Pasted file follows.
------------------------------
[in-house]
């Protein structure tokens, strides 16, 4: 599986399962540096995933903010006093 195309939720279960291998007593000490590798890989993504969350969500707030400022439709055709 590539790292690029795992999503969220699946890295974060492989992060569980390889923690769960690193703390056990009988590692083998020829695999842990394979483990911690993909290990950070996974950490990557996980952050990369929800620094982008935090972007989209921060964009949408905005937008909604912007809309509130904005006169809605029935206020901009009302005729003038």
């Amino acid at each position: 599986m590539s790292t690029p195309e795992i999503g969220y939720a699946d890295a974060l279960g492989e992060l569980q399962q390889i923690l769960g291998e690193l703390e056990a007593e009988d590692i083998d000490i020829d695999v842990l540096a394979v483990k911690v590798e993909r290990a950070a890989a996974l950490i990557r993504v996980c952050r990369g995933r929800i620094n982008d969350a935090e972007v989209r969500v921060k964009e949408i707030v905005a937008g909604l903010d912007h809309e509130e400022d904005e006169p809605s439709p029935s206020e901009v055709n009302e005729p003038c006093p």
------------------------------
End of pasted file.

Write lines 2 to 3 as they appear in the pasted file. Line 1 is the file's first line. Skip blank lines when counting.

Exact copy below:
């Protein structure tokens, strides 16, 4: 599986399962540096995933903010006093 195309939720279960291998007593000490590798890989993504969350969500707030400022439709055709 590539790292690029795992999503969220699946890295974060492989992060569980390889923690769960690193703390056990009988590692083998020829695999842990394979483990911690993909290990950070996974950490990557996980952050990369929800620094982008935090972007989209921060964009949408905005937008909604912007809309509130904005006169809605029935206020901009009302005729003038």
């Amino acid at each position: 599986m590539s790292t690029p195309e795992i999503g969220y939720a699946d890295a974060l279960g492989e992060l569980q399962q390889i923690l769960g291998e690193l703390e056990a007593e009988d590692i083998d000490i020829d695999v842990l540096a394979v483990k911690v590798e993909r290990a950070a890989a996974l950490i990557r993504v996980c952050r990369g995933r929800i620094n982008d969350a935090e972007v989209r969500v921060k964009e949408i707030v905005a937008g909604l903010d912007h809309e509130e400022d904005e006169p809605s439709p029935s206020e901009v055709n009302e005729p003038c006093p």